Therapy is described as a demystification process that brings us into more real contact with our history and ultimately with ourselves whereby we can accept ourselves honestly and unconditionally. It is through this process of honest contact that we come to love ourselves and re-parent ourselves in ways that we wished our parents had done for us. Thus, the therapist as sympathetic witness leads the way for the self to become the sympathetic witness so that the individual support and strength ultimately comes from within the person.
In the final chapter, Dr Aarons takes an unexpected turn which I think would make interesting reading for a future book. It is in the final chapter that we discover the diamond in the rough. Dr. Aarons transports the reader across a developmental journey that begins with birth, shows the wounding that results in separation and fragmentation of self, shows how therapy helps to break the domination of the superego by embracing our shadow, and ultimately brings us to facing the existential void of our aloneness. It is surprisingly in this void that we recognize the author's message of Journey to Home. Home is not the hearth of the family, home is not the core of the heart of the self.....home is the point when self and ego dissolve and we recognize our connection with everything around us. Home is love. We come full circle.
Review by Dr. Isabel Fredericson
Dr. Aarons has written a very useful and unusual book for both professional therapists as well as non-professional laymen. Using her own personal experience as vivid examples of solid psychological principles, she has succeeded in doing what very few theoretical psychological books have succeeded in doing; that is, creating a book that will help readers understand both themselves and their clients better. I highly recommend it.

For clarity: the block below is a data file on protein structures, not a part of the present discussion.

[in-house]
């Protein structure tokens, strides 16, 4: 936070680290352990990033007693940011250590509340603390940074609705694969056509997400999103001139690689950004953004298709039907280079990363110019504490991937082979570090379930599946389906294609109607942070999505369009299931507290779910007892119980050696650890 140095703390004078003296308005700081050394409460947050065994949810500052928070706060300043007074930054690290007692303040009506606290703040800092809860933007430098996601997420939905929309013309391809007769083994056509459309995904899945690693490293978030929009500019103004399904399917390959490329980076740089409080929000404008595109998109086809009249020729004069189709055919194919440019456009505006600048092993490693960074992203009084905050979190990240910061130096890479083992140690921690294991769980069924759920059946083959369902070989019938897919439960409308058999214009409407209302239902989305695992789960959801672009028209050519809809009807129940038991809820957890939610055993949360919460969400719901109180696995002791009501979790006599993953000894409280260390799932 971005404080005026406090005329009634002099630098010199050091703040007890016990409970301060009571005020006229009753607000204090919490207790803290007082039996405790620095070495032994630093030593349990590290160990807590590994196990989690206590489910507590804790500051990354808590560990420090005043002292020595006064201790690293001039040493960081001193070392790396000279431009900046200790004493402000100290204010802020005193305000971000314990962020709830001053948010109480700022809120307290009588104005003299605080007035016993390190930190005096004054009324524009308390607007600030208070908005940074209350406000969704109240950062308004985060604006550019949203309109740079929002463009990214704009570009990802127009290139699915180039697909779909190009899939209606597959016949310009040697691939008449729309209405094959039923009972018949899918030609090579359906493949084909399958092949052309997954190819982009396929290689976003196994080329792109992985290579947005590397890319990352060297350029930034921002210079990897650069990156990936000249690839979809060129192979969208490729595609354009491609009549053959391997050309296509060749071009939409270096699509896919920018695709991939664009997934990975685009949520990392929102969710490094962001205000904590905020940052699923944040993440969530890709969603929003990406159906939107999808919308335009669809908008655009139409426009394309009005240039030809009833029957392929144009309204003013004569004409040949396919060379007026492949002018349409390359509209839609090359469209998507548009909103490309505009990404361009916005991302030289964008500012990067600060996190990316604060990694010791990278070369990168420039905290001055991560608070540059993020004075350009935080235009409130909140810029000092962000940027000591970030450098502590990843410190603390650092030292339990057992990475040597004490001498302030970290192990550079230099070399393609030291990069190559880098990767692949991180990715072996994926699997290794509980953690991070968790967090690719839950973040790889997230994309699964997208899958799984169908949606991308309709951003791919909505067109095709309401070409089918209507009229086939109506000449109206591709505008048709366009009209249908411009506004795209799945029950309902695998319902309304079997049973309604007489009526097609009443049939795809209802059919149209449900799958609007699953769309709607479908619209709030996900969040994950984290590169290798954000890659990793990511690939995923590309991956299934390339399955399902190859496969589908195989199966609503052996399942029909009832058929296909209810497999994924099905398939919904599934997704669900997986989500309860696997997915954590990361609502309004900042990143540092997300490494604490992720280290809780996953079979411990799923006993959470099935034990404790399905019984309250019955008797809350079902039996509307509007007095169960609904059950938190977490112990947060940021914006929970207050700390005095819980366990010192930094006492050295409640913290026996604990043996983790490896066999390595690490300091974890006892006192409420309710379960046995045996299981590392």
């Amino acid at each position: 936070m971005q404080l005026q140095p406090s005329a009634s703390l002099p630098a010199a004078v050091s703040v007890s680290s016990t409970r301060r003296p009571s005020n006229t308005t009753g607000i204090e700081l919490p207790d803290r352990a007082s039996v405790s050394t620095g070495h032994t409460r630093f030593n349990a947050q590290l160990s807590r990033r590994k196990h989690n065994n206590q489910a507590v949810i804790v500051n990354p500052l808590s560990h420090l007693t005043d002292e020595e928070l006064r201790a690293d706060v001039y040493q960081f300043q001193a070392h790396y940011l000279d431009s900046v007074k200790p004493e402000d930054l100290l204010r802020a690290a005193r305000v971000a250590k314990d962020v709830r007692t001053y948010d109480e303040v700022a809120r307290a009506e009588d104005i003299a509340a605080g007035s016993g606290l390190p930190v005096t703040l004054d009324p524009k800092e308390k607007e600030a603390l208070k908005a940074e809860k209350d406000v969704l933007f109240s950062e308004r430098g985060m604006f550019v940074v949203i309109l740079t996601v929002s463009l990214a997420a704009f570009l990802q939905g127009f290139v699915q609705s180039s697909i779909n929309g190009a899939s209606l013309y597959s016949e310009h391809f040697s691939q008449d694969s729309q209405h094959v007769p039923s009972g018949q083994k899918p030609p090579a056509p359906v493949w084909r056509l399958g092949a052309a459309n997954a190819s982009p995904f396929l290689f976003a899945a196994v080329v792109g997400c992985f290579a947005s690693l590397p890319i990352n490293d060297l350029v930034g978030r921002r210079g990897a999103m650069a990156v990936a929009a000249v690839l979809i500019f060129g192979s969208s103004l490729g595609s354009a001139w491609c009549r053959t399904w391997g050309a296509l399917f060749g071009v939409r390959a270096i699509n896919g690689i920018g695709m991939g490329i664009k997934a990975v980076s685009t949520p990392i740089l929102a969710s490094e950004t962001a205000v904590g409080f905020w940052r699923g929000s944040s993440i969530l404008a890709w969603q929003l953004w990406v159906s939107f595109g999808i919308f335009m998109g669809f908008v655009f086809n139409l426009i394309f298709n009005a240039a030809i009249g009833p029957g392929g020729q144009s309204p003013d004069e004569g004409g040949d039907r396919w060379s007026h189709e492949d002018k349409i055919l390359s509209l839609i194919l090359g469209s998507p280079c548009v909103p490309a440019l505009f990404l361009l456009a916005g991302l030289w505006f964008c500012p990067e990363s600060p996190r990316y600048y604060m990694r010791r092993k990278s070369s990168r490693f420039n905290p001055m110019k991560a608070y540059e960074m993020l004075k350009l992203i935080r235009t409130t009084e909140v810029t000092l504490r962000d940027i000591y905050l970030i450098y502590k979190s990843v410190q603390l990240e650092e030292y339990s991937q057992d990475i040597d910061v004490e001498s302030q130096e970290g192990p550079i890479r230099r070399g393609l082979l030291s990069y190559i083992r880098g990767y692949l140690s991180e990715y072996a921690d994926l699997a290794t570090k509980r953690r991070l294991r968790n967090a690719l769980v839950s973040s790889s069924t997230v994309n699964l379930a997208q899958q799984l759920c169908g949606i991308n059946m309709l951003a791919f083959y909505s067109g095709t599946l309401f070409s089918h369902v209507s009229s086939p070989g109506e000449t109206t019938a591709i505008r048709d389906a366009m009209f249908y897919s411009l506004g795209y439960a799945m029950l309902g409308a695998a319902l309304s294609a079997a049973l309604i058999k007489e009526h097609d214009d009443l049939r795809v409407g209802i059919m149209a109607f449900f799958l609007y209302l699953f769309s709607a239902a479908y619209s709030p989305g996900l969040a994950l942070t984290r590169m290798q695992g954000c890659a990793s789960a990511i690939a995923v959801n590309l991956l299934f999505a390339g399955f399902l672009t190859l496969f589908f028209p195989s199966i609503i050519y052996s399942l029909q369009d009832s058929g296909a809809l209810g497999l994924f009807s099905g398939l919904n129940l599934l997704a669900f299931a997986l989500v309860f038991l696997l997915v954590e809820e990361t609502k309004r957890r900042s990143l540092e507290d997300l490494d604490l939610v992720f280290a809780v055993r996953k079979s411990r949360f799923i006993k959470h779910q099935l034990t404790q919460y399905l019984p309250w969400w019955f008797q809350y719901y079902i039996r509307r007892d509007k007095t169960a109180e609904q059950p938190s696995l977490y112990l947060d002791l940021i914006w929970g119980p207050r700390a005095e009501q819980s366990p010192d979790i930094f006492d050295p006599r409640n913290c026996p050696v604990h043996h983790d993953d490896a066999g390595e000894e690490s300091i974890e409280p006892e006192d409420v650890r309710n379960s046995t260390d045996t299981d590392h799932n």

Review by Lynn Nichols MFT
Rachel Aarons has written a remarkable book, Journey to Home: Quintessential Therapy and Beyond. It is at once about her own therapeutic process, her experience as a therapist, and her knowledge of psychological theory and trends.
The book is divided into seven sections, each addressing an area of psycho-therapeutic thought and experience. The first third of the book describes the twelve "Principles of the Therapeutic Journey" (listed on page 76) and relates them to recovery from emotional abuse. These principles provide a map for acknowledging abuse, facing the truth, and beginning to gain strength in adult life.
Throughout the book, the author's use of self disclosure, including her own childhood trauma, makes the therapeutic process more real and easy to relate to. Who cannot feel empathy for a frightened five year old child sent away to a camp hours from home?
In her journey the author brings in various psychological theories to illuminate the growth of the individual. There is evidence of Freudian process (Superego), Jungian (the Shadow), Self Psychology, study of narcissism, Attachment and Gestalt theory, among others. These are beautifully interlaced with personal experiences to illustrate how healing happens, how it is done.
The last section addresses the existential dilemma and is "pointing toward a spiritual orientation." This is not always addressed in psychological studies, but is a vital part of life for many and a vital part of healing.
Even with the pain of the process, the author has had the courage to ask "what is this teaching me?" We have many benefits from the lessons she has learned.
Review by Judith St. King RN, Ph.D., LCSW
Journey to Home by Rachel Aarons profoundly illuminates the principles underlying processes of psychotherapy. The subtitle, Quintessential Therapy and Beyond, reflects the depth of her analysis. She examines the realm of human experience and personality development at a level not previously utilized in writings on psychotherapy.
Journey to Home is an enlightening adventure that delicately weaves between psychological theory, philosophical underpinnings, and personally intimate details. This interweaving intensifies, highlights and clarifies the examination of personality development, therapy work, and spirituality. What is rare is the author’s ability to discuss aspects of psychological theory and at the same time trigger the reader to emotionally identify with those explanations.